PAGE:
Toronto: Scientists have discovered that a molecule called flightless can control the speed with which cells move through various tissues, paving the way for treatments to stop spread of cancer from one tissue to another.
Researchers from the University of Toronto found that "flightless" molecule named after its effects on fruit flies increases the "stickiness" that causes cells, including cancer cells, to attach to underlying tissue, which in turn, slows their movement throughout the body.
"The study of flightless and its role in the control of cell movement offers the promise of developing new drugs and treatments to control diseases in which cell movement has gotten out of control," Christopher A McCulloch, from the University said.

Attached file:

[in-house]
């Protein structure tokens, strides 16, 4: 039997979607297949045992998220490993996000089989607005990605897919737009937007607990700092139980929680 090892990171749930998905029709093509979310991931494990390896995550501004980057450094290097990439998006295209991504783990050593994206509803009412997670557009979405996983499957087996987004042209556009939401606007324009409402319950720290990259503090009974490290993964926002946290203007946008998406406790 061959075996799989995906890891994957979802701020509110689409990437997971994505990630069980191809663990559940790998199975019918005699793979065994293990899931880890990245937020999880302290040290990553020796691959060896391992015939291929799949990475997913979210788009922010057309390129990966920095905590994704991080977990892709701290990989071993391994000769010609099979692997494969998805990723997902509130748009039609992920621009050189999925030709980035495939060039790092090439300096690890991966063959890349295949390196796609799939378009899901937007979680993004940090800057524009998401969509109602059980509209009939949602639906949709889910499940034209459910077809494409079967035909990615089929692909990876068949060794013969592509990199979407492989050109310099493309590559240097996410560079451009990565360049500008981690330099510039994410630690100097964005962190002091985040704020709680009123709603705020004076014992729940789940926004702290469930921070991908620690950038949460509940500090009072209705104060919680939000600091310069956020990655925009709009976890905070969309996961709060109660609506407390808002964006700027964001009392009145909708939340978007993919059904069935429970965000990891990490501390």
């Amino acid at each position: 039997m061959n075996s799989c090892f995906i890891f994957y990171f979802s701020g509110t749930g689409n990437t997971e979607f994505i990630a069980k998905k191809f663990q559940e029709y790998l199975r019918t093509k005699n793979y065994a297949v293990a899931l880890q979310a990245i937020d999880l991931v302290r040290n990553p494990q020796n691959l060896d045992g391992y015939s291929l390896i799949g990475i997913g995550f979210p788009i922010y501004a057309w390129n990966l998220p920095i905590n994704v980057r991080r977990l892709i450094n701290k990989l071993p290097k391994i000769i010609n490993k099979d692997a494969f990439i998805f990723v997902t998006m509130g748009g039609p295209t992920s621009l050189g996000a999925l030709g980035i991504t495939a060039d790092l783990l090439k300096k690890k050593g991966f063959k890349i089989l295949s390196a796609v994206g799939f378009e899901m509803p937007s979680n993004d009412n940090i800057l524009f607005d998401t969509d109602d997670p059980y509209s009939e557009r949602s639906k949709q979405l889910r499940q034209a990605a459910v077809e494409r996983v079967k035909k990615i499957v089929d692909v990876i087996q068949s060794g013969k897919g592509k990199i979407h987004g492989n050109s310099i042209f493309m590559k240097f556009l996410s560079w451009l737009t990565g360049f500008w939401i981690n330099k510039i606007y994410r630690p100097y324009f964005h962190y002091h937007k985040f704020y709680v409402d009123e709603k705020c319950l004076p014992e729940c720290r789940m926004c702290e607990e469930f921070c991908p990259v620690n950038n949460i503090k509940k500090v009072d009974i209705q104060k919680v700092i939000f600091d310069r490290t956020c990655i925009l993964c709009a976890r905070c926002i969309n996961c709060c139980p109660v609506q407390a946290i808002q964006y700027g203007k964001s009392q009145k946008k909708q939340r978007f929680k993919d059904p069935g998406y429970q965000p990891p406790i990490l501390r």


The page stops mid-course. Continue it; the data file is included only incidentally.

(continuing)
"We hope that one day treatments to regulate cell movement could be used to bring under better control the spread of cancer cells from a tumour into the rest of the body," McCulloch said in a statement.
Scientists used three groups of cells that made either normal amounts of flightless, or were genetically modified to produce no flightless, or to make above-normal amounts of flightless.
Researchers then studied the rate of movement of these different groups of cells and examined the specialised parts of cells that enable them to stick to tissues.
When the stickiness of the cells to underlying tissues was examined, results showed that flightless had a marked effect on how quickly cells could detach from underlying tissues and move forward in response to stimuli that encourage them to migrate.
The study was published in the FASEB Journal.